We have had a few discussions around the Club about a lack of discipline in the field shown by some of the junior teams – fielders wandering out of position between deliveries, not paying attention to the captain when he wants to make changes to the field, even directly questioning and countermanding the captain’s instructions.
There is an issue of etiquette, and acceptable behaviour – it’s simply not cricket to challenge the skipper…and don’t you dare move one of my fielders!
There is a question about experience, and coaching – coaches and team managers need to make very clear what is expected from the players.
There might even be questions about Generation Z entitlement – ‘my opinion is just as informed as yours’.
But there is also the matter of example – I have seen similar behaviour in senior cricket this year, with two or three players (none of them the captain or bowler) resetting the field between balls, even as the bowler is preparing to bowl.
If the U15s see this on Saturday, with adult Captains & players, of course they will do the same on Sundays playing with their peers.
Continue reading “It’s not the #£*?&@! IPL!”
I have been trying out the ‘video game based design’ approach to cricket practices over the last month, — that the games should be easy to learn but hard to master, and that learning achievement is rewarded by the opening up of new and more challenging ‘levels’ in the game.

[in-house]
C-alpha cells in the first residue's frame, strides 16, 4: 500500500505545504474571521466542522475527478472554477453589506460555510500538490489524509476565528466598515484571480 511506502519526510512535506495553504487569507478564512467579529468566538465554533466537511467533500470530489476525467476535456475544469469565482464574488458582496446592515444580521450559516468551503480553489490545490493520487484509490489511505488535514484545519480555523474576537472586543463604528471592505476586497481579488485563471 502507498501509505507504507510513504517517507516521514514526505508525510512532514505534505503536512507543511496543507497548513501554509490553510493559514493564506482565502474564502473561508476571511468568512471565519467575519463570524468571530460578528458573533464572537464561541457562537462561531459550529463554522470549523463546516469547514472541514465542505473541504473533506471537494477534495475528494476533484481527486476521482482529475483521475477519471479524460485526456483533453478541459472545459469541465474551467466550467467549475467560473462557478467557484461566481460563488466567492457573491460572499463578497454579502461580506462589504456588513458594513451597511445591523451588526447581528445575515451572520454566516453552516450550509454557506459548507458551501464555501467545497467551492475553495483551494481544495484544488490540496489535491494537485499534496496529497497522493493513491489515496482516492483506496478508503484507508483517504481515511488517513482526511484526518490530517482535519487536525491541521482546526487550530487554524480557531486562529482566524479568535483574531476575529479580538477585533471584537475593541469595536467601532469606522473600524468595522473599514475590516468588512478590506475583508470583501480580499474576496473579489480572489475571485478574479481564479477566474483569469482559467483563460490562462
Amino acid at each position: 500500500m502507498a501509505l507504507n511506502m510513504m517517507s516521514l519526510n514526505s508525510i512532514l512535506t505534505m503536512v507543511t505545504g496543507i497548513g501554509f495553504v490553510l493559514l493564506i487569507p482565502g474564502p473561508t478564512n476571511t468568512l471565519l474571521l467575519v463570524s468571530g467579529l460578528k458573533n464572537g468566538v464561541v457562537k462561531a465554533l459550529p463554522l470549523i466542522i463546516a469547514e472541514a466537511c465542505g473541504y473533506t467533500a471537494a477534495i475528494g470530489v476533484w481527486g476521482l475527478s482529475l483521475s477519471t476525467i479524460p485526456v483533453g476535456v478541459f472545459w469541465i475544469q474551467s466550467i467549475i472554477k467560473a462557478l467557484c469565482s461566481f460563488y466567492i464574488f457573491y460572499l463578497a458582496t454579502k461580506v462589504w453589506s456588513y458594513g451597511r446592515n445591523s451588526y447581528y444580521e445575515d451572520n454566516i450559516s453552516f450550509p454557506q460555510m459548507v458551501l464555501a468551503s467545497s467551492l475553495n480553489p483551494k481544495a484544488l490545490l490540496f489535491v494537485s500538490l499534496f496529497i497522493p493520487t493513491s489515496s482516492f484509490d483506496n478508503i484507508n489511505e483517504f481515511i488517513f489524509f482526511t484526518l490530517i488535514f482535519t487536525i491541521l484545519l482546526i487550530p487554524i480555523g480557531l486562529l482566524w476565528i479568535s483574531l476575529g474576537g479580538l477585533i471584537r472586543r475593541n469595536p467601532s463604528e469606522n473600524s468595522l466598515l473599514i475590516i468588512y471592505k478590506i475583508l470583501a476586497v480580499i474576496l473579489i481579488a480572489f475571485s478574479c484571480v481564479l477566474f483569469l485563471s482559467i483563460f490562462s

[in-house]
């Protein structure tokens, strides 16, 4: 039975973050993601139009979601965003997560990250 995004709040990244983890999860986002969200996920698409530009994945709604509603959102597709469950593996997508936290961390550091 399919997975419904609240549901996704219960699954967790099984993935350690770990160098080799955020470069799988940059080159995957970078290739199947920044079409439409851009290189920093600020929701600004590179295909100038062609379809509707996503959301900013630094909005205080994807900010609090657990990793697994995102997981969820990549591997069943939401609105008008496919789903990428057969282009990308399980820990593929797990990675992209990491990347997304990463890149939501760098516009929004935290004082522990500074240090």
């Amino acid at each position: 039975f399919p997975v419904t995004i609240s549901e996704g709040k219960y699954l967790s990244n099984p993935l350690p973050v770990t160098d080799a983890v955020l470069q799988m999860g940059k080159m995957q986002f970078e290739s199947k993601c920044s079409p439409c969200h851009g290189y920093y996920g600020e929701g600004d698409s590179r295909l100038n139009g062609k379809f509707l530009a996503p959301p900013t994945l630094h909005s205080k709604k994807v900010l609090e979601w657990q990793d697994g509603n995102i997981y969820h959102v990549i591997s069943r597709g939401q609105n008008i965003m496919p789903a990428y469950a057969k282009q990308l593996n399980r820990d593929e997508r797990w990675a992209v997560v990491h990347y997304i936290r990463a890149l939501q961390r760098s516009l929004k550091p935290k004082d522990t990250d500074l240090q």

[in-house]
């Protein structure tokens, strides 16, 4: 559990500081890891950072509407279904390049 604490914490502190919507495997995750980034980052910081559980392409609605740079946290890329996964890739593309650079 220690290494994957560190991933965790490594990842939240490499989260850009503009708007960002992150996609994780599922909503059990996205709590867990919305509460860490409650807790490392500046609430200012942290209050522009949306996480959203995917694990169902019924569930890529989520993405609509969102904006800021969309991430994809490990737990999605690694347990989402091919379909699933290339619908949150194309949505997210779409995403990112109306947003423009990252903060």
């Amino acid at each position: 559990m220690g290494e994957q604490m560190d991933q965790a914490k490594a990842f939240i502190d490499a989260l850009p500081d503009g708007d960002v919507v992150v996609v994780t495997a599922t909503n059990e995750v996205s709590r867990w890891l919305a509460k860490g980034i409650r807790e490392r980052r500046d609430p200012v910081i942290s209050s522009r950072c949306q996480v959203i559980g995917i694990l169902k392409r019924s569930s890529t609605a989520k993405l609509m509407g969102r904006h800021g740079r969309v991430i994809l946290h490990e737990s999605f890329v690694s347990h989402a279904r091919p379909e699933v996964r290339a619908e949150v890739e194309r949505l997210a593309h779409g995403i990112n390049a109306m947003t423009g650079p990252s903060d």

I have settled on a couple of games that seem to meet some of the key criteria — I give you “Knock ‘em down” and “Lock ‘em up”. Continue reading ““Knock ‘em down” & Lock ‘em up” — first attempts at ‘video game’ style activities”
In ‘lock ‘em up’, the batting team earn ‘upgrades’ (more open spaces to hit the ball into) by ‘locking’ fielders into disadvantageous fielding positions by successfully hitting the ball into designated target areas.
It is, in many respects, a gamified version of the old ‘Lord’s game’. I have played it only with a front foot drive, but I can see no reason not to adapt it to for other attacking strokes.
This game has developed from an idea shared by @imsporticus , modified to include concepts from @davidhinchliffe and @ianren21 — thanks to all of my fellow coaches for the inspiration, and also to @AmyPrice_10 et al. for the theoretical underpinnings of sports coaching informed by digital game design.
Continue reading “Lock ‘em up — ‘video game design’ pt 2”